At the age of four, she was struck by a deadly flesh-eating bacteria called noma. The relentless disease largely affects young children. In Clerette’s case, it began as a small abscess in her gum. Within days, a large chunk of her left face was gone.
Nearly 90 percent of all children afflicted with noma do not survive. Those that do – like Clerette – are left horribly disfigured. When people saw Clerette, they didn’t see a cute little girl with braids. They only saw the massive hole on the left side of her face.
The results were devastating. Her father abandoned her. Her mother remarried. Her stepfather left them because he could not tolerate the insults and abuses hurled their way. Clerette’s mother believed that her daughter was cursed, so she stopped caring for her. Clerette was wasting away into physical, spiritual and emotional nothingness.
And at the moment of seemingly impenetrable hopelessness, a man named Zara and his wife came into Clerette’s life. They didn’t see the unsightly hole. They didn’t see a cursed child. They saw beauty amidst the ashes.
Zara and his wife loved Clerette as if she were their own child. They prayed that God would send a cure for her. Zara feared he had missed the one opportunity to provide Clerette with healing. In 1996 the Mercy Ships vessel, Anastasis, was docked in Madagascar. By the time Zara convinced Clerette’s mother to allow Clerette to be seen by the doctors, it was too late – all the appointments were filled. He asked God to provide a miracle.
Almost on cue, Zara saw two Anastasis crew members walking the beach. Clinging to the last bit of hope, Zara convinced the crew members to allow him to bring Clerette to the dock. Then he convinced Dr. Gary Parker, maxillofacial surgeon, to add Clerette to the already full surgery schedule. Upon hearing that Clerette would have surgery, Zara burst into tears of joy. Years of contempt and ridicule were washed away by mercy and compassion.
Over 18 years later, that same little girl – now a young woman, whole and happy – would once again stand in front of Dr. Gary. He performed a revision to the reconstruction he had done in 1996. And Clerette was again reminded of what her “adoptive parents” had seen in her so many years earlier . . .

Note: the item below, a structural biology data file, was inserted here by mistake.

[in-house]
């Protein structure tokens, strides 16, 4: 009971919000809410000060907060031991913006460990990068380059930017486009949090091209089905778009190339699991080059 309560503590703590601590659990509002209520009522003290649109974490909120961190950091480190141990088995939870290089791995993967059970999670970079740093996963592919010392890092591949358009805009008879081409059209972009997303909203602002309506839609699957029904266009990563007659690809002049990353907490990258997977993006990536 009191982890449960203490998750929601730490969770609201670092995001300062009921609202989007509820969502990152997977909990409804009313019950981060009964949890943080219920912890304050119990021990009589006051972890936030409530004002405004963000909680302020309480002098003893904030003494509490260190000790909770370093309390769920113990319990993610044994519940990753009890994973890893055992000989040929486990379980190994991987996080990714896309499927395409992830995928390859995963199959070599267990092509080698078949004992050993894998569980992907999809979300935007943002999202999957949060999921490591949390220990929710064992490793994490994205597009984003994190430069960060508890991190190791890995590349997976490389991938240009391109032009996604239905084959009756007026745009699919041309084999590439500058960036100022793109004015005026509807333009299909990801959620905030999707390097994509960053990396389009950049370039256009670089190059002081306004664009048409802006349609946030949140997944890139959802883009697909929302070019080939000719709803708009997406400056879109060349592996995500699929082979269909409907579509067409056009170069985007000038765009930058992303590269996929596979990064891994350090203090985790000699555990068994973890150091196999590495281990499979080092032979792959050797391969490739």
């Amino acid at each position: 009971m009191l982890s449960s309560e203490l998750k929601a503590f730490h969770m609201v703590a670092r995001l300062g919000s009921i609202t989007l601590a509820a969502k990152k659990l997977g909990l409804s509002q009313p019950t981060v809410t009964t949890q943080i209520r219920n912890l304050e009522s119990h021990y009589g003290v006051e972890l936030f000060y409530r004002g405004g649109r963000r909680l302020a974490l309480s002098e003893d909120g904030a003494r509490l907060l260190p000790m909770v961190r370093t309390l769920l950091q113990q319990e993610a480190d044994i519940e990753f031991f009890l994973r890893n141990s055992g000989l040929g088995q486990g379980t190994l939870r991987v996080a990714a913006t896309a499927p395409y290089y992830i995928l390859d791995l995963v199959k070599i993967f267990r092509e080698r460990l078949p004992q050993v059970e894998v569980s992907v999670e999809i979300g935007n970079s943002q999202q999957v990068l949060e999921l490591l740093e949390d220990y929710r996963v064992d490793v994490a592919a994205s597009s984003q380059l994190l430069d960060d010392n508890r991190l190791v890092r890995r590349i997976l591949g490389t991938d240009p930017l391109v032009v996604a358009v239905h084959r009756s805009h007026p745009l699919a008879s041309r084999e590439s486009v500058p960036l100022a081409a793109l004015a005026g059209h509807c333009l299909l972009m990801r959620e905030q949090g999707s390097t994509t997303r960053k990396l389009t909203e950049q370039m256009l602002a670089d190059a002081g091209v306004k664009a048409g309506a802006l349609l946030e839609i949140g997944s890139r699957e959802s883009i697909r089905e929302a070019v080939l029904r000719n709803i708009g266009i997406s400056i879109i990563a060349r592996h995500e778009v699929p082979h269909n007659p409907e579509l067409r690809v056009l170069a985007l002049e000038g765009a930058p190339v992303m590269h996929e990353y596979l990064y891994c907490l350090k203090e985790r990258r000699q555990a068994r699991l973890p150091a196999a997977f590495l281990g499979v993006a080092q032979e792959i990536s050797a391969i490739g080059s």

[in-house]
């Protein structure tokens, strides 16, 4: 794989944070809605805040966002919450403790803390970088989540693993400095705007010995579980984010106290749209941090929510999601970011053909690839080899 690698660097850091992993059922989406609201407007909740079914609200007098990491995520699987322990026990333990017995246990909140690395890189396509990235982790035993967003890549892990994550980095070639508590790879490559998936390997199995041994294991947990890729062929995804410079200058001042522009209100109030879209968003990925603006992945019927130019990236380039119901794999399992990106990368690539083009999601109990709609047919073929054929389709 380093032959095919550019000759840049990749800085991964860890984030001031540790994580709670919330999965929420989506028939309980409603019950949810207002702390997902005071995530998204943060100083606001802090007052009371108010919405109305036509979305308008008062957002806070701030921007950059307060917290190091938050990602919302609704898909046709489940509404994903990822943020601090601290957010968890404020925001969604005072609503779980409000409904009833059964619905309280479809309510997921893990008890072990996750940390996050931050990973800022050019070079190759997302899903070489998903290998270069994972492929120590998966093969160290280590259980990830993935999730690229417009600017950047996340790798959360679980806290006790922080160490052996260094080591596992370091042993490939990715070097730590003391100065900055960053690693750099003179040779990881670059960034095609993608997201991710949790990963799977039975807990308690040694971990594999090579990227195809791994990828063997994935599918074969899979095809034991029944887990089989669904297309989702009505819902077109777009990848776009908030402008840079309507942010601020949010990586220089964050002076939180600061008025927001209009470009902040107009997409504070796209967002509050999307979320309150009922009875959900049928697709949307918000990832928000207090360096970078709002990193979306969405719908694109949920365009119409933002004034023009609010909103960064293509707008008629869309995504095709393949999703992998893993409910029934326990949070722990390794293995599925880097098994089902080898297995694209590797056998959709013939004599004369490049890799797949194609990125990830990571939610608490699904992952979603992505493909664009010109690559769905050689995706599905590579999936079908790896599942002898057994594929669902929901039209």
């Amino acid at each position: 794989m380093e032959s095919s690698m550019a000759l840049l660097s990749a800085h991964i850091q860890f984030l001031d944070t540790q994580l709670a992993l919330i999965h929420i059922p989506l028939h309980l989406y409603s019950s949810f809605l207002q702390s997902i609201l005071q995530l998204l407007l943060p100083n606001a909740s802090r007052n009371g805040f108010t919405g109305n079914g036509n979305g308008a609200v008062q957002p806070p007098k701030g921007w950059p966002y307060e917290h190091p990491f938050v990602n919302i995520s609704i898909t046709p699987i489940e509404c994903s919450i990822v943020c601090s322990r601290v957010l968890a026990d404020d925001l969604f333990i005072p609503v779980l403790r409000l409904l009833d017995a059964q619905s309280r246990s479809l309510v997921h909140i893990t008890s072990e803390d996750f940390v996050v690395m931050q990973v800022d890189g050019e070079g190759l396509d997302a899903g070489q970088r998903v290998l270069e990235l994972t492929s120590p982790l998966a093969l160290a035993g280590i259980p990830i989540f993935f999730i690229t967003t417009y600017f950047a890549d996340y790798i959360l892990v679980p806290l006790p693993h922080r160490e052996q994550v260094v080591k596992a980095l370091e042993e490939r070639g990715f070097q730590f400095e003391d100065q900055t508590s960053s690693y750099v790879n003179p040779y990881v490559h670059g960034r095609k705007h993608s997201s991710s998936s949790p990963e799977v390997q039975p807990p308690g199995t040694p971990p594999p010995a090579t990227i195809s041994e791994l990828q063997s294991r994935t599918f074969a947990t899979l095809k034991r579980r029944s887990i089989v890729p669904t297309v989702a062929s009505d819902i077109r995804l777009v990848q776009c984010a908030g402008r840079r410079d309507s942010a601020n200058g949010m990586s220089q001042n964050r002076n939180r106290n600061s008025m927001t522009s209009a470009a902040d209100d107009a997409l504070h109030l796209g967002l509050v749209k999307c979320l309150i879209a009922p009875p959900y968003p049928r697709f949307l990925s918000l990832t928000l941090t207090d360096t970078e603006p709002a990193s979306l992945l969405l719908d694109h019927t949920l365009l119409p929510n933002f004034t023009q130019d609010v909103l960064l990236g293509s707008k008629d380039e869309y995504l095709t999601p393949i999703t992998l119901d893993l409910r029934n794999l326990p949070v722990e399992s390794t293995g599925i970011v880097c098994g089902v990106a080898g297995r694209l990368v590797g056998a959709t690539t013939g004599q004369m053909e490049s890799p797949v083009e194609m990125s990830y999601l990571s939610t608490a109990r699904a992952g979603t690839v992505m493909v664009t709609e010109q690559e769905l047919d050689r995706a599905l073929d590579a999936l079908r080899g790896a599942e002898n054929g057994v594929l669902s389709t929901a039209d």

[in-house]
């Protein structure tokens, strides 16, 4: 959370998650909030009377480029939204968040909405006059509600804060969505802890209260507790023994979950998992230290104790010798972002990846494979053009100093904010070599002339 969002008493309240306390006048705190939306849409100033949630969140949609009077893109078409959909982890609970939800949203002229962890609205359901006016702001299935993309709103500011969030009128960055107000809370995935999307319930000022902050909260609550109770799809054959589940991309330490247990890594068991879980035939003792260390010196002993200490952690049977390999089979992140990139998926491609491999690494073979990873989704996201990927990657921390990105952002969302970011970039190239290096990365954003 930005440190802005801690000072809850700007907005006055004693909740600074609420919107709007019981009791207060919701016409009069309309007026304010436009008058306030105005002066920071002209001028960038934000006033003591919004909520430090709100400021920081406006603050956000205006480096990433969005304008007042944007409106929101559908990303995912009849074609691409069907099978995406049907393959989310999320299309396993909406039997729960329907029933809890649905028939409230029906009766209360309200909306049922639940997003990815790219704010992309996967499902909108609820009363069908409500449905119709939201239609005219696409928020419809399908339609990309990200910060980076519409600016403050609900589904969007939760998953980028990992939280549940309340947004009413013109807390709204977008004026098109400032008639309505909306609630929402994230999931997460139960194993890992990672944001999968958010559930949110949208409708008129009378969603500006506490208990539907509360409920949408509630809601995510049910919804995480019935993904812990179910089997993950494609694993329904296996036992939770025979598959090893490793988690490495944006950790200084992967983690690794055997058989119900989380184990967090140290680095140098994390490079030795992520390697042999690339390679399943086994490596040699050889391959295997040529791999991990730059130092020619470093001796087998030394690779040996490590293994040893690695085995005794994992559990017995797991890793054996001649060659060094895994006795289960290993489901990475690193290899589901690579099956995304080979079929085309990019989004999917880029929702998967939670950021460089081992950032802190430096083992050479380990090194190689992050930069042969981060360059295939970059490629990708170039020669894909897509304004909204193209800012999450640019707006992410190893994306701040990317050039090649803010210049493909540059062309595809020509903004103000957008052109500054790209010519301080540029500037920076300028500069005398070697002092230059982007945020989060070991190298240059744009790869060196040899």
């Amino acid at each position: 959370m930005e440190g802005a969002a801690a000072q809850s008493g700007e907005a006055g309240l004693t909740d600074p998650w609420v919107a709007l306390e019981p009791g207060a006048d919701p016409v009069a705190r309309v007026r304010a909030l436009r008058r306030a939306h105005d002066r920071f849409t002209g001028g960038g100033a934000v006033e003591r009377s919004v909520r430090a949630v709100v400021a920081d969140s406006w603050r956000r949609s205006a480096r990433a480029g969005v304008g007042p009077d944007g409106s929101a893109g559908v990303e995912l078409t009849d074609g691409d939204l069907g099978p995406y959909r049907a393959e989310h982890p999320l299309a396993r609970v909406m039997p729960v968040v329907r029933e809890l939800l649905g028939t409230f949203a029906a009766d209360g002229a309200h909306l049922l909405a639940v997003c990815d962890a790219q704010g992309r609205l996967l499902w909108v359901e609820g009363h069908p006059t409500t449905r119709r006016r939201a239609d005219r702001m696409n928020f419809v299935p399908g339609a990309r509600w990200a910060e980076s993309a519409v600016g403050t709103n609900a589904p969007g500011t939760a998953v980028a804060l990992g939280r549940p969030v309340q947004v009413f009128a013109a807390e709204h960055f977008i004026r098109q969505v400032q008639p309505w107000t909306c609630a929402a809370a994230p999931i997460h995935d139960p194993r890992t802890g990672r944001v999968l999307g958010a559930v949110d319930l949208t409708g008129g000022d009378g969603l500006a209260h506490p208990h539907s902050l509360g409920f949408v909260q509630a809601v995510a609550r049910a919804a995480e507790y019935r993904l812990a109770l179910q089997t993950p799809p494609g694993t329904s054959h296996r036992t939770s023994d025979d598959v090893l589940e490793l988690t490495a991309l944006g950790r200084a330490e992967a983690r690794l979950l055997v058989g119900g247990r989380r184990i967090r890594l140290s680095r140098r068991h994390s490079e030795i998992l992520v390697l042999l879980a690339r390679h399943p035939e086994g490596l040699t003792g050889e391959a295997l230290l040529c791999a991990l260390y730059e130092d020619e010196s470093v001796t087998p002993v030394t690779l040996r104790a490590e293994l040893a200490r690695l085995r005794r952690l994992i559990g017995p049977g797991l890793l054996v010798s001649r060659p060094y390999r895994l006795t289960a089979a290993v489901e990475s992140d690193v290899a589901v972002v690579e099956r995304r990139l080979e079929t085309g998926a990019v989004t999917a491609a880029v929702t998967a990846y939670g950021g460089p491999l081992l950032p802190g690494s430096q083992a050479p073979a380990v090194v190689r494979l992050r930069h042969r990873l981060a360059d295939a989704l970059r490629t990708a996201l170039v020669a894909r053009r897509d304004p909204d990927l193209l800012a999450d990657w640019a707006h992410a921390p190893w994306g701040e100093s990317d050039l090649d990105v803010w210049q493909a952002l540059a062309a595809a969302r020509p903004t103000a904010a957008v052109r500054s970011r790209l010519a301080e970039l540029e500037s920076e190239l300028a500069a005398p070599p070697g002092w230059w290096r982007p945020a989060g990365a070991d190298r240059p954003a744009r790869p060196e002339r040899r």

“You have reminded that I am beautiful. I feel beautiful again,” she said.
We thank Clerette for bravely sharing her story with us and are excited for her new beginning!
It’s easy to locate our eleven-year-old namako (the Malagasy word for friend). Just walk through the ward door and listen for the laughter. It’s a fact of life that Windy is rarely ever at his bed – he’s usually playing with someone else. And that “Someone Else” is usually another burn patient named Fandresena.
They are best friends, bound by natural compatibility and a common understanding of each other’s pain. They are a heart-warming reminder of how our patients receive the benefits of friendship and support, both from other patients and crew members.
As you walk up to him, the boy raises his arms for a huge hug … before wickedly smiling and promptly stealing one of the two stickers that you have on your face after your visit to the rehab tent. With great delight, he pops the sticker onto his own face. He then proceeds to jabber away at you in English. He’s been learning fast. In fact, on a couple of occasions, we’ve even used him as a mini-translator.
You would never guess that this boy with the sunny disposition has experienced something terrible. His face and arms tell a sad story. His skin is discoloured, uneven, raised, and grazed – beginning on his left cheek and snaking down his left arm. There is a patch on his head that should have hair, but doesn’t. He has limited movement in his arm and cannot straighten it. (more…)
The other day, I saw him toddling around our Mercy Ships dock on perfectly normal feet. He was holding the hand of his dad, Tojo. And Tojo’s grin was as bright as the Madagascan sun that smiled down on them.
It was a Kodak moment . . . created by the free medical care that Rajo received in the form of surgery, casting and braces. In reality, however, his healing involved so much more.
As physical therapist Dean Hufstedler says, “The patients come because they are hoping we can fix a physical deformity, but we start fixing everything. Their emotions matter, their spiritual life matters, their physical state matters. We’re not going to just put a band-aid on the physical and send you back. You’re a whole person, and we’re going to address you as a whole person. We start that healing process and validate them, and I think that validation is more important than the physical healing.”